<rlb>And we don't document latin-1 in the info pages, but I know that doesn't mean it's not a requirement :)
<wingo>change to ascii only could be fine too
<rlb>OK, well, prefer ascii-only, or unindexed utf-8 strongly either way?
<rlb>The latter will be more complex code-wise.
<rlb>i.e. we have to have two ways to handle all the relevant non-ascii operations.
<rlb>(with or without an index)
<rlb>I assumed the hard requirement would be if we considered non-ascii support part of the public SCM_IMMUTABLE* and SCM_*SYMBOL API.
<rlb>(May be that non-ascii support would just be additional work, so perhaps I start without it...)
<rlb>(Then I also don't have to be sure that adding another tag bit is ok -- seemed like maybe 0x1000 would be allowed, but wasn't positive yet.)
<rlb>wingo: thanks
<wingo>yeah i don't know what precisely the answer is
<wingo>i suspect that if you need to limit to ascii that's fine. utf8 better if possible but not a requirement because the set of SCM_SYMBOL invocations is so limited
<rlb>Asking because I'm starting the (less easily incremental) internal strings.c transformation now -- up to this point I was "just" revoking wide support from everything else while still using the current representations.
<rlb>Right, inside guile wrt limited -- but didn't know about external code.
<wingo>well just think that most of it dates from 1.6 days or earlier ;)
<rlb>In any case, to support utf-8, I think we'd need either a third unindexed stringbuf type, or some "clever" way to compute the index during compilation (no idea how that would work).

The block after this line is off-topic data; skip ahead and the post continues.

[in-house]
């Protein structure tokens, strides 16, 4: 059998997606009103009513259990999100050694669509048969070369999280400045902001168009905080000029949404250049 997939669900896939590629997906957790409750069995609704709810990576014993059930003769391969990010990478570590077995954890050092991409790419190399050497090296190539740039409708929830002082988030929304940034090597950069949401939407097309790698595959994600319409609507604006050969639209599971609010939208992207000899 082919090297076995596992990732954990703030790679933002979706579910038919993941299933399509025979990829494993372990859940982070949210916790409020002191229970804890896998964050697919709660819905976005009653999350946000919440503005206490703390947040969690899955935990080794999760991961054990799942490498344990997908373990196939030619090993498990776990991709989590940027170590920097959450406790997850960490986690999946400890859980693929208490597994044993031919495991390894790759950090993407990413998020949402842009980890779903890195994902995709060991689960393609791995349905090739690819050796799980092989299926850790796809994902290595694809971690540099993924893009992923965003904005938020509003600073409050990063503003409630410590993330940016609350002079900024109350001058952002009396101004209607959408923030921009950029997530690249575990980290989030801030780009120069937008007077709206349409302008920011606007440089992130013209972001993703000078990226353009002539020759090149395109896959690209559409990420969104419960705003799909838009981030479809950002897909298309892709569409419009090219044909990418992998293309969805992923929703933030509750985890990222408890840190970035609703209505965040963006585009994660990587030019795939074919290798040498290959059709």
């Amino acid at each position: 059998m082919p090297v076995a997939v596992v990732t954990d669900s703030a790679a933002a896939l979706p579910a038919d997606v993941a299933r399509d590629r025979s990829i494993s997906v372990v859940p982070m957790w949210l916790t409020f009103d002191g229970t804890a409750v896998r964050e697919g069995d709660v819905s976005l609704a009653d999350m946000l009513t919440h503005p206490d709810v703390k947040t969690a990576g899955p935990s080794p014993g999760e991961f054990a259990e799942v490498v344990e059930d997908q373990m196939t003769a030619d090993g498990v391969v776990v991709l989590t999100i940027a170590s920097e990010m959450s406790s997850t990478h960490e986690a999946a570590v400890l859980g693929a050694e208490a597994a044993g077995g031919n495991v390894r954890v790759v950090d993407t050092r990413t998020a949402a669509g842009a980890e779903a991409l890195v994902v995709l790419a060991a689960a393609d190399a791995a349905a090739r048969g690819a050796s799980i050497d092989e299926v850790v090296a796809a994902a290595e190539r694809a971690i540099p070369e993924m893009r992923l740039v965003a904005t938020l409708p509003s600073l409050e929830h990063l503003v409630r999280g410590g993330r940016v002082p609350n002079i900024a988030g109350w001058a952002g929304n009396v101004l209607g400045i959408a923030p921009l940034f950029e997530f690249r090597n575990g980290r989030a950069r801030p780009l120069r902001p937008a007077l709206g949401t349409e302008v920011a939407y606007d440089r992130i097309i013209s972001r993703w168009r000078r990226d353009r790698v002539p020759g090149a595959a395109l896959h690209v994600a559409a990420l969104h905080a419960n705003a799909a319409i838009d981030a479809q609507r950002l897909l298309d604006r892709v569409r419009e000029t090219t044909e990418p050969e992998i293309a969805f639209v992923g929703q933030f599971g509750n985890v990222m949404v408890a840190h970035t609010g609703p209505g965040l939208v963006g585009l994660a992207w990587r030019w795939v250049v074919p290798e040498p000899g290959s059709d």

<wingo>the set of people taking advantage of latin1 but not utf8 for their symbols has to be like approximately nobody
<wingo>i wish constexpr were a thing in c11 :P
<rlb>I could also revoke/remove the whole thing if we don't think it's critical.
<rlb>i.e. drop all the IMMUTABLE bits and move the initialization to runtime.
<wingo>which, i have a question
<wingo>do you plan for any "external" string support
<wingo>i.e. a string whose chars are accessible via pointer (not inline)
<rlb>I also hadn't noticed the changes I may need to make to the compiler/tree-il/etc. until today -- probably for the best, since that might have decreased the chance I'd get this far :)
<wingo>because they come from elsewhere. static chars could be an instance of this
<wingo>most js engines have this. but they have so many string representations it is quite unwieldy
<rlb>Not sure what you mean wrt external - do we do that now?
<rlb>atm, everything will still bottom out in a strinbuf.